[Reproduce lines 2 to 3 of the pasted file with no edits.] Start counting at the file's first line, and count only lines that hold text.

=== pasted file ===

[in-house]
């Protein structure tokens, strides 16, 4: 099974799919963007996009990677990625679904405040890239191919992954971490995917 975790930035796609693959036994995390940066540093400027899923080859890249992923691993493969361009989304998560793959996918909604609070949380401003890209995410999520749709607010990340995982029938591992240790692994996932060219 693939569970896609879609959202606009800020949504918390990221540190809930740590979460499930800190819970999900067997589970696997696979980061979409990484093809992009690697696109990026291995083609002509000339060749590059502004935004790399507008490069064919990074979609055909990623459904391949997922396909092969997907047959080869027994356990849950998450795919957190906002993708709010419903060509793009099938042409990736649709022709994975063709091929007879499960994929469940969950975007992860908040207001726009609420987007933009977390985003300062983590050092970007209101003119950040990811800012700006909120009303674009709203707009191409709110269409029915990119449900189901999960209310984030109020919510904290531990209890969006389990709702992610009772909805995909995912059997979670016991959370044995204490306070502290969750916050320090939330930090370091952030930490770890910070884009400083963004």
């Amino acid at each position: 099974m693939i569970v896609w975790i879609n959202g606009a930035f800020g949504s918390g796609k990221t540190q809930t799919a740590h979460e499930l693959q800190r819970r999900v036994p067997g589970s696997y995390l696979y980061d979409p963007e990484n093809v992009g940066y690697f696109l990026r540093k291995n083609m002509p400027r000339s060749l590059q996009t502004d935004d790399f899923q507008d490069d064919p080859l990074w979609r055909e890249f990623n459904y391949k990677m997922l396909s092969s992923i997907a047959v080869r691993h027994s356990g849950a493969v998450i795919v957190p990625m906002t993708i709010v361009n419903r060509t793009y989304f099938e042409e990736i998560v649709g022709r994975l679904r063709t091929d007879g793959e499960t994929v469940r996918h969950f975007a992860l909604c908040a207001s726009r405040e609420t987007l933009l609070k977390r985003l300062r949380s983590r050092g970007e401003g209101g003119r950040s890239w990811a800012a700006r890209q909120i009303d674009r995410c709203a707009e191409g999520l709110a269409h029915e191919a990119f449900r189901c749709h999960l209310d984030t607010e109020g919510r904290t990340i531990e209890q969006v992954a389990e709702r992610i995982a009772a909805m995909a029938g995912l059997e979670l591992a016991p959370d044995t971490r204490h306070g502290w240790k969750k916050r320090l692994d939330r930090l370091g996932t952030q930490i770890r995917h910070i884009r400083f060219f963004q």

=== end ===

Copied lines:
């Protein structure tokens, strides 16, 4: 099974799919963007996009990677990625679904405040890239191919992954971490995917 975790930035796609693959036994995390940066540093400027899923080859890249992923691993493969361009989304998560793959996918909604609070949380401003890209995410999520749709607010990340995982029938591992240790692994996932060219 693939569970896609879609959202606009800020949504918390990221540190809930740590979460499930800190819970999900067997589970696997696979980061979409990484093809992009690697696109990026291995083609002509000339060749590059502004935004790399507008490069064919990074979609055909990623459904391949997922396909092969997907047959080869027994356990849950998450795919957190906002993708709010419903060509793009099938042409990736649709022709994975063709091929007879499960994929469940969950975007992860908040207001726009609420987007933009977390985003300062983590050092970007209101003119950040990811800012700006909120009303674009709203707009191409709110269409029915990119449900189901999960209310984030109020919510904290531990209890969006389990709702992610009772909805995909995912059997979670016991959370044995204490306070502290969750916050320090939330930090370091952030930490770890910070884009400083963004």
């Amino acid at each position: 099974m693939i569970v896609w975790i879609n959202g606009a930035f800020g949504s918390g796609k990221t540190q809930t799919a740590h979460e499930l693959q800190r819970r999900v036994p067997g589970s696997y995390l696979y980061d979409p963007e990484n093809v992009g940066y690697f696109l990026r540093k291995n083609m002509p400027r000339s060749l590059q996009t502004d935004d790399f899923q507008d490069d064919p080859l990074w979609r055909e890249f990623n459904y391949k990677m997922l396909s092969s992923i997907a047959v080869r691993h027994s356990g849950a493969v998450i795919v957190p990625m906002t993708i709010v361009n419903r060509t793009y989304f099938e042409e990736i998560v649709g022709r994975l679904r063709t091929d007879g793959e499960t994929v469940r996918h969950f975007a992860l909604c908040a207001s726009r405040e609420t987007l933009l609070k977390r985003l300062r949380s983590r050092g970007e401003g209101g003119r950040s890239w990811a800012a700006r890209q909120i009303d674009r995410c709203a707009e191409g999520l709110a269409h029915e191919a990119f449900r189901c749709h999960l209310d984030t607010e109020g919510r904290t990340i531990e209890q969006v992954a389990e709702r992610i995982a009772a909805m995909a029938g995912l059997e979670l591992a016991p959370d044995t971490r204490h306070g502290w240790k969750k916050r320090l692994d939330r930090l370091g996932t952030q930490i770890r995917h910070i884009r400083f060219f963004q």